If we are honest with ourselves, we all want our stories to reflect one thing, hope.  We want our lives to show an unending belief in the fact that life is worth living.  We want our history to be a testament of overcoming, of victory.

We want to live on the mountaintop.  And we ignore the valley.

Too many of us have bought into that lie, into the stories of endless mountaintop moments, of perfect lives flying above the storms.  Too many of us believe that if we were just good enough, we would finally find completion, we would know hope because we would know what we were hoping for.

That isn’t real life.

Last weekend I stumbled across a stack of old postcards lying scattered in a box in the back of an antique shop.  As I thumbed through them looking for artwork that would catch my eye, something else made me pause and start over.  I began to read the letters, the messages on the back of the cards.  There were more than thirty, each dated from the early 1940s.  And each one penned by Private Divis, opened with Darling or Dear Sweetheart and was sent to a Ms. Jennie nee Garnik of Chicago, Illinois.

They were love letters, letters of hope.

Sometime in 1944 they were married.  They stayed married, to each other, up until Mrs. Jennie Divis’ death in 2007.

Sixty three years of marriage.

I would love to believe that once they were married, they hopped from one mountain peak to another, each more beautiful than the last.  But real life tells me that in sixty-three years of marriage, they faced hardship, pain, and the loneliness of the valleys.  I would like to tell myself that the young love I heard whispered between the words of each post card carried them through those years, kids, careers and life with a sense of ease, but I know differently.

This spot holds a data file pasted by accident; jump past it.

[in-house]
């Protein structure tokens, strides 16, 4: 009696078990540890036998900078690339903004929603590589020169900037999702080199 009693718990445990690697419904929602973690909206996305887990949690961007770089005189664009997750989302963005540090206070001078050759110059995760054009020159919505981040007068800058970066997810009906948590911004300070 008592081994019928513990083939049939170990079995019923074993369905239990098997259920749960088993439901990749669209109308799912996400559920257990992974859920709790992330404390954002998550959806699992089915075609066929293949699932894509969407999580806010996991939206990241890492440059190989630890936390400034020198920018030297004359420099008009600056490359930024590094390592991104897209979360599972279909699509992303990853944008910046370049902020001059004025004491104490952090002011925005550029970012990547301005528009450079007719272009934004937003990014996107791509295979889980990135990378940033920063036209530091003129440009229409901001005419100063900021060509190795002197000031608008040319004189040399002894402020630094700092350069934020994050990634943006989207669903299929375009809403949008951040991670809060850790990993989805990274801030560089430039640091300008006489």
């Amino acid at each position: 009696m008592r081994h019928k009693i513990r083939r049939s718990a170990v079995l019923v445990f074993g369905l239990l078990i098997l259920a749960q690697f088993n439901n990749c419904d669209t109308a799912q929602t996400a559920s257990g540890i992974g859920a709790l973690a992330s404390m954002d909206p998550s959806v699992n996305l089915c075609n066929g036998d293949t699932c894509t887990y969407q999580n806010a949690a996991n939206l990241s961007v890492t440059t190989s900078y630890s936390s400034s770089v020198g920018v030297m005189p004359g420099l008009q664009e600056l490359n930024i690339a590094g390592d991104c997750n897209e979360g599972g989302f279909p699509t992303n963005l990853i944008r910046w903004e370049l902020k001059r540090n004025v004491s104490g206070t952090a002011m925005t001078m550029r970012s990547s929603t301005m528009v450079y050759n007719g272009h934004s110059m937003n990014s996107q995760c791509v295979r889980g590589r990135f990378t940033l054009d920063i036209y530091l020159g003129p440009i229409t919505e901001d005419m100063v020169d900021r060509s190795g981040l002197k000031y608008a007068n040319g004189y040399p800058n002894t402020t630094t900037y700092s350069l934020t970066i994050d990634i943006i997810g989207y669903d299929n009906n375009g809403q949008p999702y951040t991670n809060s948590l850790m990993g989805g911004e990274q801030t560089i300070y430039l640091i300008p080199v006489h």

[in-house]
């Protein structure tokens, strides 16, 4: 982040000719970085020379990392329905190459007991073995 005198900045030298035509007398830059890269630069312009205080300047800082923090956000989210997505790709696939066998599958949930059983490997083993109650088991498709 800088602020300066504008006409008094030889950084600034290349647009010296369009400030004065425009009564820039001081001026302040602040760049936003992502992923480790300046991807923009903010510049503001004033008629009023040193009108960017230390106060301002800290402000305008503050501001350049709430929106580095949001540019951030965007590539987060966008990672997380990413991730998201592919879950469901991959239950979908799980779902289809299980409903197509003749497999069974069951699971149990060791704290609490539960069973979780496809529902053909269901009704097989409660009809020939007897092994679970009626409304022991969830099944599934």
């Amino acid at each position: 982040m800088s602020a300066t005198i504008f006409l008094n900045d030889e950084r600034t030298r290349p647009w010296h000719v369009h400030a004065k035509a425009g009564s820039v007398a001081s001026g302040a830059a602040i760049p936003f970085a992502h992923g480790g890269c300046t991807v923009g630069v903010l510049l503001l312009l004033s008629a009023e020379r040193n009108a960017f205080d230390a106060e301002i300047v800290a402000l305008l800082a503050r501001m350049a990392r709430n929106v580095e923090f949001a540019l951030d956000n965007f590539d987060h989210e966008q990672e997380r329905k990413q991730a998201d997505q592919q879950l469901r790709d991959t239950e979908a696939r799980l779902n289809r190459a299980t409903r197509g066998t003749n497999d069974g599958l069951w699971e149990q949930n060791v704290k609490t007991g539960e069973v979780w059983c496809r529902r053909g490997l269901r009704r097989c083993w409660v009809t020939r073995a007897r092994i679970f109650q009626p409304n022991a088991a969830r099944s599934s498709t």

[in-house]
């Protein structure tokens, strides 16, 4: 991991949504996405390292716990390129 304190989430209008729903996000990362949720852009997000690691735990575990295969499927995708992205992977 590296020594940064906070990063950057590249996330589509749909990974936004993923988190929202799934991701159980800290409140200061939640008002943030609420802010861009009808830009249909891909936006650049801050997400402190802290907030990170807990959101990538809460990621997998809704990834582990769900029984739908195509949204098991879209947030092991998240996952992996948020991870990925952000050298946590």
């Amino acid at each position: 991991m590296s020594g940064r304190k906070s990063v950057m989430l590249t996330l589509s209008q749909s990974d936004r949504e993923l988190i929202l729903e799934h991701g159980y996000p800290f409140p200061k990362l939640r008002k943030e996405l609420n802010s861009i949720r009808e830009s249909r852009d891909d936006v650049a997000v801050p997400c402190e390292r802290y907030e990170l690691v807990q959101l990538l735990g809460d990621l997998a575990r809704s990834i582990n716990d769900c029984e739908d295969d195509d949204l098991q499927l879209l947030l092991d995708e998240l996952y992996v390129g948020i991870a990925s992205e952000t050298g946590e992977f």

And so do you.

Tomorrow

Tomorrow, Christianity pauses to remember a moment in time that rewrote our stories.  And again, I am tempted to paint this memory, this remembrance with the quiet pastels that permeate this season.  But in doing so, the bloody reality of what took place over 2000 years ago is lost.  Tomorrow isn’t about bunnies, ducklings and little baby chicks.  Tomorrow isn’t just the celebration of life, but of a life lived in sacrificial love.  A life lived perfectly, because we were imperfect.

Tomorrow, we remember the death of a Saviour and mans first taste of salvation.

Tomorrow we will read the first of many love letters written to you and I more than a millenia ago.

Promises

And as I sat there and read those postcards, and as I read the story we celebrate tomorrow, I hear the same message.  We were never promised lives full of mountain peaks and empty of valleys.  We were promised however, that we would never walk this path alone.

We were never promised a life void of pain and heartache, but we were promised that if we followed this Saviour who lived perfectly and died in our stead, we would find our true life, real life, abundant life.

I am following Him, Christ.  Because more than anything, that is the life I want.  I want to know that one random Saturday in the year 2074, someone will be walking through an antique shop and will find my postcards, love letters, letters of hope to my future wife.

And I pray that they will reflect a hope greater that my own.  Not because my story was one filled with the pinnacles of life, but because I have found the life, the One I was hoping for.  I found abundant life.

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